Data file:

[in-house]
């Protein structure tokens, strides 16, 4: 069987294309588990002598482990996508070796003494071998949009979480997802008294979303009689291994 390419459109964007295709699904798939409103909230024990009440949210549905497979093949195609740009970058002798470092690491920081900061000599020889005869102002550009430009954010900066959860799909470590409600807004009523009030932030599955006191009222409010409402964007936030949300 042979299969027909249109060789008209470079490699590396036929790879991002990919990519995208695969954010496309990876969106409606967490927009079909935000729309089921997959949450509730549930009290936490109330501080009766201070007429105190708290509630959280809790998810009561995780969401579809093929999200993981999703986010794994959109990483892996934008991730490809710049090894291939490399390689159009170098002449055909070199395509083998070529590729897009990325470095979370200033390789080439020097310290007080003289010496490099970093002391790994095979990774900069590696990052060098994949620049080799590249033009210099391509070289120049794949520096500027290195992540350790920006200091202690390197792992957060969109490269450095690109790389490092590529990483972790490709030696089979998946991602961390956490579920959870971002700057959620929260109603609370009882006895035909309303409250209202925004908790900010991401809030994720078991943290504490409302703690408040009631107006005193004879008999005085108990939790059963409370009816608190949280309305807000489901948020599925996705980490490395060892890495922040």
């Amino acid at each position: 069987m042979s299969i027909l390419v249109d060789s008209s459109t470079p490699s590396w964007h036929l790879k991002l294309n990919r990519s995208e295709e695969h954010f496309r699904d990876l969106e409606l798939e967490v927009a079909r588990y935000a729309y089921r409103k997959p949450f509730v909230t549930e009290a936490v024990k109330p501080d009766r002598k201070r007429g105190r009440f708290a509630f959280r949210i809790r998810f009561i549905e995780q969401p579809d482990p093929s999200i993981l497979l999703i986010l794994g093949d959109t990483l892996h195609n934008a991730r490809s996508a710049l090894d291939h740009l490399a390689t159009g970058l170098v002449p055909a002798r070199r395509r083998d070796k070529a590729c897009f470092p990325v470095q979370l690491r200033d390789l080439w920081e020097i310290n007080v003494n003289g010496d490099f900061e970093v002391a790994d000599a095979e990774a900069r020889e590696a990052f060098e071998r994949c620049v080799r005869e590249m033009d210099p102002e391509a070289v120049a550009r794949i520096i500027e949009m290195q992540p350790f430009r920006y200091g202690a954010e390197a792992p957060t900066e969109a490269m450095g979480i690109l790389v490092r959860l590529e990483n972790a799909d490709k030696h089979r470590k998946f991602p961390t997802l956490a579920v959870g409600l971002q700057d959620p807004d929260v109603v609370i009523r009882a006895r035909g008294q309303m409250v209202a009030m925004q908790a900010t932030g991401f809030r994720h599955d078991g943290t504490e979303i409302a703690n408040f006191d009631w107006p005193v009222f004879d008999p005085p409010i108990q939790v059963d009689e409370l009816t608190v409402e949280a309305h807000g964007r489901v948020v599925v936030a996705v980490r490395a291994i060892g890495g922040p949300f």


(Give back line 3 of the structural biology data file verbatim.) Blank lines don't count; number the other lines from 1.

């Amino acid at each position: 069987m042979s299969i027909l390419v249109d060789s008209s459109t470079p490699s590396w964007h036929l790879k991002l294309n990919r990519s995208e295709e695969h954010f496309r699904d990876l969106e409606l798939e967490v927009a079909r588990y935000a729309y089921r409103k997959p949450f509730v909230t549930e009290a936490v024990k109330p501080d009766r002598k201070r007429g105190r009440f708290a509630f959280r949210i809790r998810f009561i549905e995780q969401p579809d482990p093929s999200i993981l497979l999703i986010l794994g093949d959109t990483l892996h195609n934008a991730r490809s996508a710049l090894d291939h740009l490399a390689t159009g970058l170098v002449p055909a002798r070199r395509r083998d070796k070529a590729c897009f470092p990325v470095q979370l690491r200033d390789l080439w920081e020097i310290n007080v003494n003289g010496d490099f900061e970093v002391a790994d000599a095979e990774a900069r020889e590696a990052f060098e071998r994949c620049v080799r005869e590249m033009d210099p102002e391509a070289v120049a550009r794949i520096i500027e949009m290195q992540p350790f430009r920006y200091g202690a954010e390197a792992p957060t900066e969109a490269m450095g979480i690109l790389v490092r959860l590529e990483n972790a799909d490709k030696h089979r470590k998946f991602p961390t997802l956490a579920v959870g409600l971002q700057d959620p807004d929260v109603v609370i009523r009882a006895r035909g008294q309303m409250v209202a009030m925004q908790a900010t932030g991401f809030r994720h599955d078991g943290t504490e979303i409302a703690n408040f006191d009631w107006p005193v009222f004879d008999p005085p409010i108990q939790v059963d009689e409370l009816t608190v409402e949280a309305h807000g964007r489901v948020v599925v936030a996705v980490r490395a291994i060892g890495g922040p949300f």